Understanding the Early Adjustment Experiences of Undergraduate Distance Education Students in South Africa

Jenna Mittelmeier, Jekaterina Rogaten, Dianne Long, Mwazvita Dalu, Ashley Gunter, Paul Prinsloo , Bart Rienties

Research output: Contribution to journalArticlepeer-review


Much research in face-to-face contexts outlines the importance of early adjustment on students’ higher education experiences. However, few studies have replicated this research in distance learning contexts to unpack the early multifaceted adjustments associated with studying in absence of a physical campus. This is particularly needed from a Global South perspective, where countries like South Africa have become regional hubs for distance learners. To explore distance learners’ adjustment experiences, this study analysed results from a Student Adaptation to College Questionnaire (SACQ) with 320 distance learners at the University of South Africa, mixed with qualitative thematic analysis of open-ended questions. The results outlined key factors that impact distance learning experiences for students in South Africa, including demographic variables, class, language, and access to resources. These findings, compared with similar work in face-to-face contexts, suggest areas in need of additional support from distance education providers in South Africa and beyond.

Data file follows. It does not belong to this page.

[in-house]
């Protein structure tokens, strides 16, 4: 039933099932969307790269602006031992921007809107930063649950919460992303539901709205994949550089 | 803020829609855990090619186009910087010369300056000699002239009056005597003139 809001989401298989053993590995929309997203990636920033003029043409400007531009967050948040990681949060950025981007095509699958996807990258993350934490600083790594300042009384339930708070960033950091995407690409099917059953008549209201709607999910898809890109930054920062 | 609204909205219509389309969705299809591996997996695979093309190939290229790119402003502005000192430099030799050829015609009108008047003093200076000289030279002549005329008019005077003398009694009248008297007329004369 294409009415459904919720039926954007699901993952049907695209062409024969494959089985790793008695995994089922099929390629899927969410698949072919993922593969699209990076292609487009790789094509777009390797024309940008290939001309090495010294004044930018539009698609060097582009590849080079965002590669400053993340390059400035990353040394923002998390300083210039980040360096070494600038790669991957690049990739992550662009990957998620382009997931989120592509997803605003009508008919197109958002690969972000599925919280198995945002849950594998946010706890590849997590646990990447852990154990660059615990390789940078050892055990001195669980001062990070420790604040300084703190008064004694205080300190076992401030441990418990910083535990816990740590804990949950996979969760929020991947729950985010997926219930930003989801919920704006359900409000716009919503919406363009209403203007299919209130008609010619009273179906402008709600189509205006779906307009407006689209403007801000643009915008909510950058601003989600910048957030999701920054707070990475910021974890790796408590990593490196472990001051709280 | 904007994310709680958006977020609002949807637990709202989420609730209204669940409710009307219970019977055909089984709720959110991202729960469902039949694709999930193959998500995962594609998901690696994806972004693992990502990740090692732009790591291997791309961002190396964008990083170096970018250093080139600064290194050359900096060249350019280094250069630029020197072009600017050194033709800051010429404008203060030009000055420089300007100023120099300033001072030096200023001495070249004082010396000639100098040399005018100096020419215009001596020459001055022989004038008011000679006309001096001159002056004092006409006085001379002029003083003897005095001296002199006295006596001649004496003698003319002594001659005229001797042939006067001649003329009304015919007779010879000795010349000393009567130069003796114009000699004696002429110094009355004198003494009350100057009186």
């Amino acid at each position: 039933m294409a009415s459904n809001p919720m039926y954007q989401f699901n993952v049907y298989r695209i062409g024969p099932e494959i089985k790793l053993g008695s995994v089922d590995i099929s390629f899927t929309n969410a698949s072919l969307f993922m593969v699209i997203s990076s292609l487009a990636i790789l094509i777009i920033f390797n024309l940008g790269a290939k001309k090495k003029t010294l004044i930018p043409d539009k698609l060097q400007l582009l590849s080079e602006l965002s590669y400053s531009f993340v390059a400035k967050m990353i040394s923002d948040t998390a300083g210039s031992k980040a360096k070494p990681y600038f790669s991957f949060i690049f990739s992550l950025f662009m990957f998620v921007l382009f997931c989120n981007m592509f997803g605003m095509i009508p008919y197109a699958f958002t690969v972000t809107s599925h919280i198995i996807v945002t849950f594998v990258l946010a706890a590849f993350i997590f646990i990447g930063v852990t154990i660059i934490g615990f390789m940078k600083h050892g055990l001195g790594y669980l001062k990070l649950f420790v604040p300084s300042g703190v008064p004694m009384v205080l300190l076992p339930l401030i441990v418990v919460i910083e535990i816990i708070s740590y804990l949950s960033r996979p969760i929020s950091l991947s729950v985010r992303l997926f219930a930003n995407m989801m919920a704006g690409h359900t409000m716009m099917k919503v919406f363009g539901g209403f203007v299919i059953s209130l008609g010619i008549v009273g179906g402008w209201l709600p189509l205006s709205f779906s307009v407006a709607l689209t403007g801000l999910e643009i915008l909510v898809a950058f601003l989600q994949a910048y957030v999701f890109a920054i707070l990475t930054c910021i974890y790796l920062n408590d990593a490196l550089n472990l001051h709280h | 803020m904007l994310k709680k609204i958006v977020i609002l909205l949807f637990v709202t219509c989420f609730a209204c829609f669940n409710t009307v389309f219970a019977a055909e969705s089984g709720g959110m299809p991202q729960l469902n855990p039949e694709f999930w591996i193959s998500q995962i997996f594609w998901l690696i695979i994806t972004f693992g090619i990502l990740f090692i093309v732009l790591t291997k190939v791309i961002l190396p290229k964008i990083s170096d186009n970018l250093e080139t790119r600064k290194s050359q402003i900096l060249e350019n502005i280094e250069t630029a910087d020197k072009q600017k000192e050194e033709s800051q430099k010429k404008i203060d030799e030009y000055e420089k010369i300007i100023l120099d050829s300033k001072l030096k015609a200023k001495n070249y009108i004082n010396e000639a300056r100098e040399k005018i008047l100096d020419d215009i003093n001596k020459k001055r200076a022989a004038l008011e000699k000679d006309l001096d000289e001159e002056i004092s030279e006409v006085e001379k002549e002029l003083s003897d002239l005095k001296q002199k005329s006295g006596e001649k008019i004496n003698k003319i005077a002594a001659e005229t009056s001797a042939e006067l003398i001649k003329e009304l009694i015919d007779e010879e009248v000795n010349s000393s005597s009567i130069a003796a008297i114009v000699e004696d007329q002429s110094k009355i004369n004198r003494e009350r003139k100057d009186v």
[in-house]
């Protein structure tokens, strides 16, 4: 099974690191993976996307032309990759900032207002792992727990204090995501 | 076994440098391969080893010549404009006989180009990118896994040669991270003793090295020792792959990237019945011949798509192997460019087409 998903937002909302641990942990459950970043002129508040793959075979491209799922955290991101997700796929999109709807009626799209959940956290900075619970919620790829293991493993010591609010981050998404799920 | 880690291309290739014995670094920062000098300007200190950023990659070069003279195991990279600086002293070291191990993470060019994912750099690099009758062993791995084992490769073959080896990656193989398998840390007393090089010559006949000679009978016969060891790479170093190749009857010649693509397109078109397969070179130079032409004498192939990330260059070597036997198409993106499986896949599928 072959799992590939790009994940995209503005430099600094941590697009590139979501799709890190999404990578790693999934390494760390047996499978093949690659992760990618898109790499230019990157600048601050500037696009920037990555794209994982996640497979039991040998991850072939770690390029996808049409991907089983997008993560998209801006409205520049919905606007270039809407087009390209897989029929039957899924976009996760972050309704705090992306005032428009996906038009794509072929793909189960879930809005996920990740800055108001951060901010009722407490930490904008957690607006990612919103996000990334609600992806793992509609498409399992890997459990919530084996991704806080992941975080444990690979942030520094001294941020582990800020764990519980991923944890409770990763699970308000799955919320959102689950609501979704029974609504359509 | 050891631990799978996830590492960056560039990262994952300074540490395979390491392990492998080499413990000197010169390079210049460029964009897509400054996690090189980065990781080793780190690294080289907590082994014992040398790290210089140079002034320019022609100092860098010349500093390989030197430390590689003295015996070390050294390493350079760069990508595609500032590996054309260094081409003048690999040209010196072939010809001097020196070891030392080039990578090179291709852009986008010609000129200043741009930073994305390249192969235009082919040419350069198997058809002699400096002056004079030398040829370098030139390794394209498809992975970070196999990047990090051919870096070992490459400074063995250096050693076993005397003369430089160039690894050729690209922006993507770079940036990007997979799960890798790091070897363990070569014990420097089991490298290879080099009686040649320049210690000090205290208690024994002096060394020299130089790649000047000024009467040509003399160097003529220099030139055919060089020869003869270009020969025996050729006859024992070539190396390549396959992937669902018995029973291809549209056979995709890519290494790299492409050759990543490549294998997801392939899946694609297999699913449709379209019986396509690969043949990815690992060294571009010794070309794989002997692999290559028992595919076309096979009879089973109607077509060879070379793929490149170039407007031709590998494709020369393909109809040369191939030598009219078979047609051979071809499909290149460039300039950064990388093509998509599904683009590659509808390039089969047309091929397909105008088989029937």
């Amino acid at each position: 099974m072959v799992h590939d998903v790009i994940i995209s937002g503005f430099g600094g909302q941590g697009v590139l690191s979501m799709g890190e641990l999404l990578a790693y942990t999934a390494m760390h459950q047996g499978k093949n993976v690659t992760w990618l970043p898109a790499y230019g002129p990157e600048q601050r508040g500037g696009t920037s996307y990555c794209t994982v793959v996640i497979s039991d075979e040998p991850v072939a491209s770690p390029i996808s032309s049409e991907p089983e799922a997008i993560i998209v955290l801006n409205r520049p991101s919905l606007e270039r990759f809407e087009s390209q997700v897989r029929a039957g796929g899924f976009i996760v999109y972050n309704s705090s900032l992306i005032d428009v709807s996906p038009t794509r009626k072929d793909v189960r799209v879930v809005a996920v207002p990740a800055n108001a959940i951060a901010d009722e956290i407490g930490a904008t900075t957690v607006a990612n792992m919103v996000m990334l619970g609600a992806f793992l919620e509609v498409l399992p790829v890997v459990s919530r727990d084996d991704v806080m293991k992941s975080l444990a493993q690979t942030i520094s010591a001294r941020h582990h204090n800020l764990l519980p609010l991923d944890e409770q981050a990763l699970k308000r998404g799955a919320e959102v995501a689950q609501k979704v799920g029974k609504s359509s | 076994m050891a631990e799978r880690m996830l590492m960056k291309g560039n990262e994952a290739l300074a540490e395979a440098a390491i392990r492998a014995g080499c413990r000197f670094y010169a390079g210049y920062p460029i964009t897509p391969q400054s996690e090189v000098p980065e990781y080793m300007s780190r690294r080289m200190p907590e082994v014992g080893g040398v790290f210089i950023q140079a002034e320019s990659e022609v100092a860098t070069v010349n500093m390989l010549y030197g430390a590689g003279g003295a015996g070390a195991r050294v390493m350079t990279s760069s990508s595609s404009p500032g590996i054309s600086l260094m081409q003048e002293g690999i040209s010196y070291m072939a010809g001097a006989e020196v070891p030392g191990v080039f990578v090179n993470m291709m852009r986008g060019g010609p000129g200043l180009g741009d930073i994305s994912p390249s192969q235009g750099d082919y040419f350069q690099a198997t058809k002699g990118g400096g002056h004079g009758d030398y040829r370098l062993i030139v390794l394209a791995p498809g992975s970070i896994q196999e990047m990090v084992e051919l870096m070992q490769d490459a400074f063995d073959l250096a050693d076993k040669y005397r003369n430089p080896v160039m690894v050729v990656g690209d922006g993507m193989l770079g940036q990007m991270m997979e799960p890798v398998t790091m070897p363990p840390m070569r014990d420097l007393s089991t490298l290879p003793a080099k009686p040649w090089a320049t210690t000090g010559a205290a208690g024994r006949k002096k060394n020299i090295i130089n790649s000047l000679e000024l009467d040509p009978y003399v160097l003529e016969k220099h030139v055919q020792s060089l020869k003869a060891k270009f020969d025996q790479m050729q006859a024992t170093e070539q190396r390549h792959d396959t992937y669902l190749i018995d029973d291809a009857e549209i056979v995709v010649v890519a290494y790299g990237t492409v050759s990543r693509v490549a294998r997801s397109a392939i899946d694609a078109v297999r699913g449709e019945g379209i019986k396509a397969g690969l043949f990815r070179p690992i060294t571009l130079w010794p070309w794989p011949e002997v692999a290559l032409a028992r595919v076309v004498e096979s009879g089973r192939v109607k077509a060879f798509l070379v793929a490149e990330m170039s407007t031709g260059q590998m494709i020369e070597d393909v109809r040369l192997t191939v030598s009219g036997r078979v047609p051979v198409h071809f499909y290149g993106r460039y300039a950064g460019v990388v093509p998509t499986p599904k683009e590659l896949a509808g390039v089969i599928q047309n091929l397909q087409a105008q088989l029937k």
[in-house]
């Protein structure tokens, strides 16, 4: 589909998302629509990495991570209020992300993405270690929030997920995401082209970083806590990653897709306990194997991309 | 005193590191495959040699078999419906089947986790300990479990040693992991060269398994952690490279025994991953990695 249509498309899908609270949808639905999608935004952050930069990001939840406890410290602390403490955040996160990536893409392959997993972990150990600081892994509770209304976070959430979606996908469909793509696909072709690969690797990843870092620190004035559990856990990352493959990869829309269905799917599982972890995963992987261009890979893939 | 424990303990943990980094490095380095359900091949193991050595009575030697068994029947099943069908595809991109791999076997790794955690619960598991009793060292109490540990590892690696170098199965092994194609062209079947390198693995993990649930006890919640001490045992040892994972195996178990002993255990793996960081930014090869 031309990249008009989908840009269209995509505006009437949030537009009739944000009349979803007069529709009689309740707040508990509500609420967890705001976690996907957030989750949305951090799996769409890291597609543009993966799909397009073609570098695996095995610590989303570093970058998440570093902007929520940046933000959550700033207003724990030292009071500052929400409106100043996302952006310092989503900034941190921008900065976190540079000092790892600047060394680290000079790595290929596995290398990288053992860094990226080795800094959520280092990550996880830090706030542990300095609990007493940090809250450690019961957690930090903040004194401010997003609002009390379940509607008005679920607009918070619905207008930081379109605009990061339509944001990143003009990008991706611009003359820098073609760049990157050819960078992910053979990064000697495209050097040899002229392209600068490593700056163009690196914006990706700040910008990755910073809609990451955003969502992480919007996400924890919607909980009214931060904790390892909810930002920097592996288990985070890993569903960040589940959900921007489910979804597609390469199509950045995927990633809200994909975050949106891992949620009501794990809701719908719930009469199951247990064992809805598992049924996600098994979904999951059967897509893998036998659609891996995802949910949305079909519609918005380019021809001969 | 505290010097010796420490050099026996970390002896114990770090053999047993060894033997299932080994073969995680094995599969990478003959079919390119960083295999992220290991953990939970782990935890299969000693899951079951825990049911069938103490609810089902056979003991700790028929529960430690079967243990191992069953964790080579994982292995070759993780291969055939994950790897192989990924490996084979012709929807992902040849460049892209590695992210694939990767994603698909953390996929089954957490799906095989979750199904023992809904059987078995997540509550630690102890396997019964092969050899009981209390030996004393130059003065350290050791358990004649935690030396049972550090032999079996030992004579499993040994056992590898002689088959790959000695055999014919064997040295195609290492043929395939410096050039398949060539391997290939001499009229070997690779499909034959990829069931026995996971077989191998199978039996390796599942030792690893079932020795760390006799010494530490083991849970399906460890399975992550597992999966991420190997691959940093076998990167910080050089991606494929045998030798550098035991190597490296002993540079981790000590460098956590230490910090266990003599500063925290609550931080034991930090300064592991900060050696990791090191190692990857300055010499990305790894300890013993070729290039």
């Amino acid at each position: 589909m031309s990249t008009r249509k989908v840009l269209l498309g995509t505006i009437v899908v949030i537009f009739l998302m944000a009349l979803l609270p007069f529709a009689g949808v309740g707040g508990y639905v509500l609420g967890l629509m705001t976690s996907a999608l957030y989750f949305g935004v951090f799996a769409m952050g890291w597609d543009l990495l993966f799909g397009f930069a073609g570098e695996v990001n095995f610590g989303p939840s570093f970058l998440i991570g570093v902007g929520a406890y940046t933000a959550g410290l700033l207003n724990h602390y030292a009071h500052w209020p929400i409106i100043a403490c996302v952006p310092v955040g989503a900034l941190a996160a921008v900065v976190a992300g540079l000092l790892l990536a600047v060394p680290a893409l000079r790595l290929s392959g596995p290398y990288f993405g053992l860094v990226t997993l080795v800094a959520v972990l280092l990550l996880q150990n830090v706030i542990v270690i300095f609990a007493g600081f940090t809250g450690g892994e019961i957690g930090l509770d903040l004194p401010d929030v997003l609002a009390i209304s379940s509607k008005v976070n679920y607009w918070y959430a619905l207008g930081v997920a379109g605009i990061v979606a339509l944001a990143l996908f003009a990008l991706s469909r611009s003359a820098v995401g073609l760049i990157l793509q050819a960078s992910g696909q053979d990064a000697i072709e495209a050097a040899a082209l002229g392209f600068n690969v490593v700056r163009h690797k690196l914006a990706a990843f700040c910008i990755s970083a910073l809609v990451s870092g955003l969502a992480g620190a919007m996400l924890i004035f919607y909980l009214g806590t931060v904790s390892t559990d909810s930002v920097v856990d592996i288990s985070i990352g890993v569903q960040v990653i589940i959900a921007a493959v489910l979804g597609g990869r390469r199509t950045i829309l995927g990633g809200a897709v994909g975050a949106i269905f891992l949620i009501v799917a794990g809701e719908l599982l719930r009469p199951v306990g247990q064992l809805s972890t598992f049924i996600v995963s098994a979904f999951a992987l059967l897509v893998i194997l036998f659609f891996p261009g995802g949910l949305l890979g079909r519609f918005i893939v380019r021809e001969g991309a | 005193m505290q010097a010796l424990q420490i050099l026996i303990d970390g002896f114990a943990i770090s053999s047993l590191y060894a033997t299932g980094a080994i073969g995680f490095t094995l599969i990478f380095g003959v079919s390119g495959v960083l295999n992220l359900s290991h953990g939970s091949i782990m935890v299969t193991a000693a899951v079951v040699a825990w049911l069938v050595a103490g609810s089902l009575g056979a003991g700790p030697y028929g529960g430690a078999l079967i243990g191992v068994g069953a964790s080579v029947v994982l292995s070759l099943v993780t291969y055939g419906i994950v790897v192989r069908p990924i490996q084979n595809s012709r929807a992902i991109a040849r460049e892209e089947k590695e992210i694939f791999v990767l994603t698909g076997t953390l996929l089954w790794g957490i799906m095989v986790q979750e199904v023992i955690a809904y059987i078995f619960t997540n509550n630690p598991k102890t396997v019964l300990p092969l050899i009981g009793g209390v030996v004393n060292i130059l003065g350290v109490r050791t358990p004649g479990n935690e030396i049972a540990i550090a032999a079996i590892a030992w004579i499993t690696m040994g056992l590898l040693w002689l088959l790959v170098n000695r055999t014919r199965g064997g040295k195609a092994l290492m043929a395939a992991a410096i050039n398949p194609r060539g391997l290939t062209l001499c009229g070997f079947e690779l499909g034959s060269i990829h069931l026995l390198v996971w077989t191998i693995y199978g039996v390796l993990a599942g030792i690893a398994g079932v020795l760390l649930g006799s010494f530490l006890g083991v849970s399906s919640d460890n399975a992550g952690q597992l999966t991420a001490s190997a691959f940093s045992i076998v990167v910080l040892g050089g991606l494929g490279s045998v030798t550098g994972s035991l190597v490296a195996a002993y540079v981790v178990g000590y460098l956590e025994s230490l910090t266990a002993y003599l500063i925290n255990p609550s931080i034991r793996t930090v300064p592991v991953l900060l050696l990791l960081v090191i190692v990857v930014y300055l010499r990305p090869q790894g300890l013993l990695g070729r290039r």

Original languageEnglish
JournalInternational Review of Research in Open and Distance Learning
Issue number3
Publication statusPublished - 26 Jul 2019


  • Distance education
  • Higher education
  • Student adjustment
  • South Africa


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